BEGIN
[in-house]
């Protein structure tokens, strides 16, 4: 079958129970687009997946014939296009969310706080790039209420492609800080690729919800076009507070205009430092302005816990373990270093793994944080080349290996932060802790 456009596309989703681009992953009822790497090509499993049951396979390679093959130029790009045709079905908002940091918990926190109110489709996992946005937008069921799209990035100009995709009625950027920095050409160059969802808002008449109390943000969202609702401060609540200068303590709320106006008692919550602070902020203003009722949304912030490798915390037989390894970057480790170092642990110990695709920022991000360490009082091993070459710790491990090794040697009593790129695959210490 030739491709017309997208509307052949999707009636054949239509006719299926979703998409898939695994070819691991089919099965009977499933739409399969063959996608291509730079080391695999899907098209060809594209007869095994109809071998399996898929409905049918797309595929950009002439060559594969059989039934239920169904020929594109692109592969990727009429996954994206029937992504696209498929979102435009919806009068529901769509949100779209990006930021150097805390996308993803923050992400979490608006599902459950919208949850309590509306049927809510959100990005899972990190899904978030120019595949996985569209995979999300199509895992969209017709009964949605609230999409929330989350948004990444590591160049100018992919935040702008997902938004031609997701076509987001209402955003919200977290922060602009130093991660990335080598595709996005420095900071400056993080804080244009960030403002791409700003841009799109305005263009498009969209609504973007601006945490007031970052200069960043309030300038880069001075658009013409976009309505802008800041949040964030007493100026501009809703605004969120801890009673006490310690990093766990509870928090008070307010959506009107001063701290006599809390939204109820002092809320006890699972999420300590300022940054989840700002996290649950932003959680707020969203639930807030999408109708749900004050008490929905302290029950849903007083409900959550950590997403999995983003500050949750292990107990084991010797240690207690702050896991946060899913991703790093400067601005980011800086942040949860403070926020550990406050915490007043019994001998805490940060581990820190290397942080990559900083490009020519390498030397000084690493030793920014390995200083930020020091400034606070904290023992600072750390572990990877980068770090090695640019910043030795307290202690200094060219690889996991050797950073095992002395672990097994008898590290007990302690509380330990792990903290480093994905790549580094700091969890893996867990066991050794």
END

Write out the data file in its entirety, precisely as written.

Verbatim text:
[in-house]
């Protein structure tokens, strides 16, 4: 079958129970687009997946014939296009969310706080790039209420492609800080690729919800076009507070205009430092302005816990373990270093793994944080080349290996932060802790 456009596309989703681009992953009822790497090509499993049951396979390679093959130029790009045709079905908002940091918990926190109110489709996992946005937008069921799209990035100009995709009625950027920095050409160059969802808002008449109390943000969202609702401060609540200068303590709320106006008692919550602070902020203003009722949304912030490798915390037989390894970057480790170092642990110990695709920022991000360490009082091993070459710790491990090794040697009593790129695959210490 030739491709017309997208509307052949999707009636054949239509006719299926979703998409898939695994070819691991089919099965009977499933739409399969063959996608291509730079080391695999899907098209060809594209007869095994109809071998399996898929409905049918797309595929950009002439060559594969059989039934239920169904020929594109692109592969990727009429996954994206029937992504696209498929979102435009919806009068529901769509949100779209990006930021150097805390996308993803923050992400979490608006599902459950919208949850309590509306049927809510959100990005899972990190899904978030120019595949996985569209995979999300199509895992969209017709009964949605609230999409929330989350948004990444590591160049100018992919935040702008997902938004031609997701076509987001209402955003919200977290922060602009130093991660990335080598595709996005420095900071400056993080804080244009960030403002791409700003841009799109305005263009498009969209609504973007601006945490007031970052200069960043309030300038880069001075658009013409976009309505802008800041949040964030007493100026501009809703605004969120801890009673006490310690990093766990509870928090008070307010959506009107001063701290006599809390939204109820002092809320006890699972999420300590300022940054989840700002996290649950932003959680707020969203639930807030999408109708749900004050008490929905302290029950849903007083409900959550950590997403999995983003500050949750292990107990084991010797240690207690702050896991946060899913991703790093400067601005980011800086942040949860403070926020550990406050915490007043019994001998805490940060581990820190290397942080990559900083490009020519390498030397000084690493030793920014390995200083930020020091400034606070904290023992600072750390572990990877980068770090090695640019910043030795307290202690200094060219690889996991050797950073095992002395672990097994008898590290007990302690509380330990792990903290480093994905790549580094700091969890893996867990066991050794």